Friday, December 2, 2011

A Tale of Joy

Yes, I'm taking a mini-break, but I wanted to share this important post from Prost Amerika. If there is one concept I admire and value above all others, it is fearless honesty. I'd say this fits that category.

In the post, former RSL and St. Pauli defender Ian Joy shares a very personal story about his prior struggles with depression. Naturally, everyone endures the temporary form of depression at one time or another, as it is generally born out of strikingly unpleasant events.

The kind Joy talks about is more lasting and more serious, and is not always necessarily based fully on how things really are. Quite often, this clinical form is in part due to the sufferer's perception, one likely turned gloomy by these aforementioned real events that would get anybody down.

Studies vary a bit, but essentially 1 in 11 people face clinical depression in their lifetime, often for years. It is not uncommon. I know... the early part of my teens and the back half of my 20's were outright torture for me. Now that I've figured out coping mechanisms and can manage to see life clearly, those years seem as though they were wasted by me. You see, there's only one thing people cannot create: time. I mostly tried to handle it all on my own, which in hindsight was fantastically stupid. I did not need to spend years in those fogs.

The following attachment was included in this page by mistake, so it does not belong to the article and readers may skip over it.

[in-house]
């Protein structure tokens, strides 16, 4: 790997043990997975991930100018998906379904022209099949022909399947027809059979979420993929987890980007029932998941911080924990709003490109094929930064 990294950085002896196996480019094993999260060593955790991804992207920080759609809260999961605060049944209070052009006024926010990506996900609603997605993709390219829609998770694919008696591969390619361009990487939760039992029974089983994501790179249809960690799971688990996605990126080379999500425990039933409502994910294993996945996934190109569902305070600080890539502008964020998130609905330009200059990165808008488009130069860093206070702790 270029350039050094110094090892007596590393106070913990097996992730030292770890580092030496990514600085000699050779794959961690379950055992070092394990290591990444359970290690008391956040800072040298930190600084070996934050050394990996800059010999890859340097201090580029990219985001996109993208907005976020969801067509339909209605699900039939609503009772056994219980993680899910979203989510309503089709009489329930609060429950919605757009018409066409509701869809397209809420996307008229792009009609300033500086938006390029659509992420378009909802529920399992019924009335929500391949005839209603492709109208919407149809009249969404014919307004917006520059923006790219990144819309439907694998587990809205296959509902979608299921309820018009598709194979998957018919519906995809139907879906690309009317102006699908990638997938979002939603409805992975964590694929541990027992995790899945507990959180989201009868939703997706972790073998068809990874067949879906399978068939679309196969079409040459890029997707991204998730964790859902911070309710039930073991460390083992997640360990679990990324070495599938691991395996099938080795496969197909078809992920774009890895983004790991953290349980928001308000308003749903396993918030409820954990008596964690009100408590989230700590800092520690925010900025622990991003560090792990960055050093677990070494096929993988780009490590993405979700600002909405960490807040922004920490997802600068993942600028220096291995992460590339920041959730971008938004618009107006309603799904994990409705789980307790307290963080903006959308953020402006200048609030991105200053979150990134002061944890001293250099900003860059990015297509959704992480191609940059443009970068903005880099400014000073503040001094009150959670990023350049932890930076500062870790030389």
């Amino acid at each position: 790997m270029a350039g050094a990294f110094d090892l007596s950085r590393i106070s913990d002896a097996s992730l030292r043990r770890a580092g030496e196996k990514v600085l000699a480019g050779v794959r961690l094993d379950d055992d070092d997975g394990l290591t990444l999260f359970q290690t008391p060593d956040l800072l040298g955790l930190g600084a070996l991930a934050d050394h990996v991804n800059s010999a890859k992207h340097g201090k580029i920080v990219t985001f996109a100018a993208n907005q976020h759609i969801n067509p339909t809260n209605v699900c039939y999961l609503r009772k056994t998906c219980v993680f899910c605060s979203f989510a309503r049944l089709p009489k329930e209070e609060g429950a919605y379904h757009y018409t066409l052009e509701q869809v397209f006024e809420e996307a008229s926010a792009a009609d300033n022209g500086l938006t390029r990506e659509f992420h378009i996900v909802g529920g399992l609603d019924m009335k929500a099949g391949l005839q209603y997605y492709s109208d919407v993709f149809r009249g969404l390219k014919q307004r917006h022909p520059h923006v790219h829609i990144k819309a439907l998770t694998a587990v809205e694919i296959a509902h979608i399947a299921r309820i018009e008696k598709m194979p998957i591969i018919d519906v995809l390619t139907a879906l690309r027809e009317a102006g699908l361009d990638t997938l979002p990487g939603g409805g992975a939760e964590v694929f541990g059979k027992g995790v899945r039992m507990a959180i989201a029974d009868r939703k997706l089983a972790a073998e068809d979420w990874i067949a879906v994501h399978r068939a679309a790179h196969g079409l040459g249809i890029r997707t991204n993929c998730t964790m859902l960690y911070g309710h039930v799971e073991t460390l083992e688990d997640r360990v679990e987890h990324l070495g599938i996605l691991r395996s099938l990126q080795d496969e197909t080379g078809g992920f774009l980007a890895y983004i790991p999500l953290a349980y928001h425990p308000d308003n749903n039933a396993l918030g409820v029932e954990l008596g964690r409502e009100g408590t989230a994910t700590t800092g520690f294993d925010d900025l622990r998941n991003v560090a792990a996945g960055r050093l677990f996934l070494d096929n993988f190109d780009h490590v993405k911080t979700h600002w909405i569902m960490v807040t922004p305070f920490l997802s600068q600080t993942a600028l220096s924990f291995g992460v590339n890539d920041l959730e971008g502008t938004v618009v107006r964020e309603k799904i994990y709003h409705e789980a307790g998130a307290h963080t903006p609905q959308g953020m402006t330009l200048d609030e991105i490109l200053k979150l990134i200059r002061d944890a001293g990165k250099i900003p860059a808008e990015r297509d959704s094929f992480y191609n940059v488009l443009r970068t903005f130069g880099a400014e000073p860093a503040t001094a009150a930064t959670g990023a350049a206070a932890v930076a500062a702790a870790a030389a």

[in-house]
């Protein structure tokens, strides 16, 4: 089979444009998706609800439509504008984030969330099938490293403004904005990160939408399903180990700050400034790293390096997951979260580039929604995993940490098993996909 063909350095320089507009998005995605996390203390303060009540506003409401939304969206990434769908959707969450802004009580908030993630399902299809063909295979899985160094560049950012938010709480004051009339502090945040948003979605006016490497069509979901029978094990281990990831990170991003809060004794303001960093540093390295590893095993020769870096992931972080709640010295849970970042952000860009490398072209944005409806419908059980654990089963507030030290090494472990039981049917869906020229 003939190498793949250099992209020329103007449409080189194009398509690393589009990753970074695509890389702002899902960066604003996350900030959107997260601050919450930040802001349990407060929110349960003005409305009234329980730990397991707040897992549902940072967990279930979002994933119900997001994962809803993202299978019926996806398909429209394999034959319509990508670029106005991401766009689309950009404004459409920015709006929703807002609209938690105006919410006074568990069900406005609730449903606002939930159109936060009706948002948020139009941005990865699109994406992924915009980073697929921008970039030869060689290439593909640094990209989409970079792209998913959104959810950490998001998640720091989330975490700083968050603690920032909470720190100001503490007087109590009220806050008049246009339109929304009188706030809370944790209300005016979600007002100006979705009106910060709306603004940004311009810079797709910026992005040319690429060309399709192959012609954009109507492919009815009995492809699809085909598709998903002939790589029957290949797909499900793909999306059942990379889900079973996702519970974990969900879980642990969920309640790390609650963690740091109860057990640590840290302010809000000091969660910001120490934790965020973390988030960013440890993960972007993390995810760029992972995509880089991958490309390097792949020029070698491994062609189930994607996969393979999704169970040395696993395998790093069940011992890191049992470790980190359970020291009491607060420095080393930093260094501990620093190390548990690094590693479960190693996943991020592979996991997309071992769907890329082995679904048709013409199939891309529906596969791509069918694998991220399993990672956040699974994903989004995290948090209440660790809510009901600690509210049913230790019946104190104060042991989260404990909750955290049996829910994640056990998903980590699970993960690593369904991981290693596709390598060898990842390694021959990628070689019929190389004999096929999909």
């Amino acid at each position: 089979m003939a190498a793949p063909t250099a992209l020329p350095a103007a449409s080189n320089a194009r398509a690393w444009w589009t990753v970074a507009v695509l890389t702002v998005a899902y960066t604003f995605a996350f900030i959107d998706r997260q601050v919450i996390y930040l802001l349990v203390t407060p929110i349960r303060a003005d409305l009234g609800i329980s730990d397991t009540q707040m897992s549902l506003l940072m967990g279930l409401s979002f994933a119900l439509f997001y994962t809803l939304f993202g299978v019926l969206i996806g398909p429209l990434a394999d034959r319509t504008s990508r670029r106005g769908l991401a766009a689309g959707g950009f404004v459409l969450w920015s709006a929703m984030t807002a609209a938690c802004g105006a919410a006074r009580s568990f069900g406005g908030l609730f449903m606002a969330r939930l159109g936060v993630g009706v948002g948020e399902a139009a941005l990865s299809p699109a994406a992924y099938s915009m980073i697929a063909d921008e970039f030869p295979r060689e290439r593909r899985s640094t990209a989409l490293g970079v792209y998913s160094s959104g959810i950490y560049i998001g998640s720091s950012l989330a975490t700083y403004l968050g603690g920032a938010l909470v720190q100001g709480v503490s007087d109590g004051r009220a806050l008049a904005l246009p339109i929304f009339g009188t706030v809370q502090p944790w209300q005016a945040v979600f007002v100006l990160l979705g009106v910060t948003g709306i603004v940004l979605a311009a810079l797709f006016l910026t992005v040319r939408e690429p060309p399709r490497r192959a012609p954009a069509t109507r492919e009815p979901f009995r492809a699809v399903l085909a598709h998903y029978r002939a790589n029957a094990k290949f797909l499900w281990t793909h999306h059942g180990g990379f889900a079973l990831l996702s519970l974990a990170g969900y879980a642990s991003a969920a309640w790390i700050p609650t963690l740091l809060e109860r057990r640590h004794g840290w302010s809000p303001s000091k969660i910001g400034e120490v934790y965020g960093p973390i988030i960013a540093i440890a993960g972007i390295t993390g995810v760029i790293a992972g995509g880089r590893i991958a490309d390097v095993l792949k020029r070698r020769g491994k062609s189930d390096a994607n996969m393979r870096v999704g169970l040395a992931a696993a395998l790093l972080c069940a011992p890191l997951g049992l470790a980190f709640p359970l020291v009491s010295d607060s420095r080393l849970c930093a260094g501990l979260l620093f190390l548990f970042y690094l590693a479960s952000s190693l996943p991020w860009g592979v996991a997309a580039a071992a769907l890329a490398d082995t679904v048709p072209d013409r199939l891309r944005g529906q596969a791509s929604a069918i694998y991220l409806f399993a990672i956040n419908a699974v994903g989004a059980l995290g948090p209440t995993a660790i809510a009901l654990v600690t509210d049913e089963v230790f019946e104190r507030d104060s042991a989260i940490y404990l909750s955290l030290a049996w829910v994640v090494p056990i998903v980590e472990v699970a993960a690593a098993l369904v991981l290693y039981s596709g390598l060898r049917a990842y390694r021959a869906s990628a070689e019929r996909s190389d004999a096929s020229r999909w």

That's the thing, though; depressed people don't always make sound decisions. Sometimes, they make decisions that can't be undone and it's a shame. It doesn't have to turn out that way. Fortunately, I have this weird, unrelenting stubbornness that does not ever allow me to quit. Maybe Ian has this same quirk. Maybe it saved us both. But it is weird, because a great many people do give up on themselves. This need not be.

To the point, anyone who is depressed in this manner just needs some help - one friend they can trust with everything, a doctor, a sibling, whatever works best. I guess my message is here to piggyback on Ian's. Get some help. Just do it. There's nothing to be ashamed of. Brains are silly. People have brains. It's not brave to go alone and eat the pain. It's brave to ask for help. Courage comes from facing adversity and only from that.

I'm very proud to call Ian my buddy and I'm sure as hell glad he stood up to depression. I happen to have an unusual outlet to be heard and this gives me a responsibility. As Mr. Joy says, if one person can find the way to turn it around, then sharing this stuff is more than worth it. The more we talk about things, the less difficult they become.

Oh... and I'll tell you something else right now: my already fairly steep respect for the entire Real Salt Lake organization went to the summit upon reading this. Thank you, RSL.

- Greg Seltzer

1 comment:

Matt said...

Cool post, Greg. Glad you (and Ian) have figured out mechanisms that work for you.

Now, get back to your break. We need you rested for what is to come in January.